From Post staff reports
The Nashville Rose Society Garden Tour 2011 is set for Saturday, June 4, from noon until 5 p.m., and is free and open to the public.
Members have tediously and meticulously been grooming every leaf and bloom on every rose bush, and Denise Thorne of Wilson County, chair of the Garden Tour, said she knows this tour will be a treat for everyone who visits.
The tour includes Jim and Starla Harding, editors of the Rose Leaf Magazine. Their gardens are located on 1705 Catalpa Court in Thompson’s Station.
The gardens of Larry and Connie Baird, who serve as president and first lady of the organization, are on 2571 Tonty’s Bend Road in Duck River, and they will have their gates open to welcome everyone.
Lyle and Ruby Worsham invite you to stop in and wander through the paths of their landscaped gardens at 212 Cheyenne Trail in Columbia.
The Belmont Rose Garden in the Nashville Campus of Belmont University will be on the tour. The address is 1900 Belmont Blvd., Nashville. Head Horticulturist Mary Weber has the garden ready for touring.
You can read all about the history of this garden project on the Nashville Rose Society website www.nashvillerosesociety.com.
“All these people have devoted their time and energy for the Nashville Rose Society, so please show your appreciation and invite someone and tour these gardens. You can glean knowledge from these expert rosarians,” Thorne said.
By RAY POPE
While working in my garden this past Sunday, there were several Purple Martins looking over my Martin house. Finally there was a different type of bird also checking it out. I had to go in and retrieve my binoculars to see it a little more closely. There was a Tree Swallow very interested in living there as the female rested on the top and the male flew back and forth bringing nesting material inside.
I received an e-mail from Suzy Scott this past week. With such a pretty Sunday last week, Suzy decided to ride her motorcycle to church. She uncovered the bike and then reached for her helmet only to find that some bird had built a nest inside and there were three eggs already in it. I told Suzy that it was most likely a Carolina Wren as they like to nest in some of the strangest places. Anyway Suzy took the car instead.
The day I did the seminar on Bluebirds and Purple Martins, W.T. Nolen Jr. brought me several Bluebird houses that he had built. Dotty Kim wanted one very bad so I gave her one of them. Dotty laid hers on the rail of her wheelchair ramp with the intentions of putting it out the next day. Before she could do that, a pair of Carolina Chickadees took over the nesting box and raised their own family in it. They moved out this past week.
I woke up this morning just before time for church and had to rush to get there. After a great meal at my mother’s, I finally got to my house. I have been keeping an eye on my Bluebirds as they were elbow to elbow inside the nest. When I opened the box it was devoid of little ones. I then decided to move the house where I could work in peace in the garden without the dive-bombing. Before I could place it elsewhere, Pop Bluebird was back with a beak full of grass.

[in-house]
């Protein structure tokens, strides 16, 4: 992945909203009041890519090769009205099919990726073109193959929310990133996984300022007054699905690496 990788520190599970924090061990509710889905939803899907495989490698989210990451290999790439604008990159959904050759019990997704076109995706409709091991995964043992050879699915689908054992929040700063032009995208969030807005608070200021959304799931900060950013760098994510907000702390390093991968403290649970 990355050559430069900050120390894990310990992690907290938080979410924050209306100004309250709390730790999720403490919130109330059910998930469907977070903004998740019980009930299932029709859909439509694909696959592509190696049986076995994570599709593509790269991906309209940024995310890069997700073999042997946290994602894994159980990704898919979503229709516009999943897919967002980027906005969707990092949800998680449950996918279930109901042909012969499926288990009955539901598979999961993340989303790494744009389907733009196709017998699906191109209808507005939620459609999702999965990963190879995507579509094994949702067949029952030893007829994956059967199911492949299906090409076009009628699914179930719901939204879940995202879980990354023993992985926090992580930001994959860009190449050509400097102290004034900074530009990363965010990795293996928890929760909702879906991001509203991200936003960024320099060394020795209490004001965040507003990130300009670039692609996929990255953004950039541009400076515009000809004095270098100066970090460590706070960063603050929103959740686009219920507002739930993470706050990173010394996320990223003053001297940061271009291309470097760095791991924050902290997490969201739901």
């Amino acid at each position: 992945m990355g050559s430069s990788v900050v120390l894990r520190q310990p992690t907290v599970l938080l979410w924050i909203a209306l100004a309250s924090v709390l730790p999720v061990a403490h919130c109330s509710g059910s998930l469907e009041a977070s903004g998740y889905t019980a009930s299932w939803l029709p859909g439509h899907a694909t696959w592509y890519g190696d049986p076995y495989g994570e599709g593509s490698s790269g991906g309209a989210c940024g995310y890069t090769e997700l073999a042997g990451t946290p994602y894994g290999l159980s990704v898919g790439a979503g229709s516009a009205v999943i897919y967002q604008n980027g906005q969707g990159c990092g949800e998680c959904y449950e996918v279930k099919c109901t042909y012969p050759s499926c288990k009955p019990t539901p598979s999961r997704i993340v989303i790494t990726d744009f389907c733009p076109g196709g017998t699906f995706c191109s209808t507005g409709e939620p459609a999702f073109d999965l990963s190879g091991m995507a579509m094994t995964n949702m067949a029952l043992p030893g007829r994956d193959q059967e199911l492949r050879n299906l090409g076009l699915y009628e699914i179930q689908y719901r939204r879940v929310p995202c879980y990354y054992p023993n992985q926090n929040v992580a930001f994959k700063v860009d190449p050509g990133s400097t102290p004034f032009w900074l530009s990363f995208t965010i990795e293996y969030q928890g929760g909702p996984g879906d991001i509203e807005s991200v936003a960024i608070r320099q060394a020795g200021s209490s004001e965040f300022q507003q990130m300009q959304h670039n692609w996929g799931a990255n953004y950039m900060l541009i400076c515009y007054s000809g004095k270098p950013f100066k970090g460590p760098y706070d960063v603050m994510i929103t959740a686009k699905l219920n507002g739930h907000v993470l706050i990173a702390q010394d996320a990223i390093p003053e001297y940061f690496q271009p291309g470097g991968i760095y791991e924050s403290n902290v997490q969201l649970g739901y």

By KEN BECK
Special to The Wilson Post
Julie Hadlock just can’t get shed of her love for horses, saddles and everything else that reflects the Western lifestyle.
In fact, her itch got to be so bad that she finally felt compelled to open her own tack shop, Stockman Supply, in February in downtown Lebanon at the former site of Carpenter’s Scratch and Dent. It has quickly become a place that makes cowboys and equestrians feel equally at home.
What makes Stockman Supply extry special is its demonstration area in the back room. Not quite the same as the drive-up window at McDonald’s, the area is mighty convenient for horse owners to bring in their steed and have it personally fit for a saddle or other riding gear.
“I wanted to have an inside fitting room for the rider and their horse, so people can bring their horse in here to be custom fit for a saddle,” said Hadlock, who grew up on a mini-farm in Goodlettsville, just north of Nashville, where she worked with livestock from a young age.
By JENNIFER HORTON
The Wilson Post
Charges are pending against the occupants of a home at 201 Keaton Street after Lebanon Police Department’s SWAT team and its Narcotics Division served a search warrant Friday night, May 27 where they confiscated marijuana, pills, cash and seized a vehicle.
A concussion grenade was used by the SWAT team which executed the search warrant at the residence, Chief Scott Bowen said.
Once inside, he noted, “We were able to recover several items including cash, marijuana, pills, drug paraphernalia and seized a vehicle.”
The suspects’ names were not released as they have not been charged with anything as of yet, although Bowen added they will be filed soon.
MEETING SET THURSDAY AT 6:30 PM
By PATRICK HALL, The Wilson Post
Norene has had a Post Office for more than 130 years, but the United States Postal Service is considering closing the facility and has invited residents to a community meeting on Thursday, June 2, to answer any questions or concerns.
The USPS sent a letter to all Norene residents informing them of the possible closure of their Post Office and provided a questionnaire for the citizens to answer in order to receive feedback before the June 2 meeting.
“The office is being studied for closure or consolidation,” read the letter, which cited operating costs as the major factor for the possible closure.
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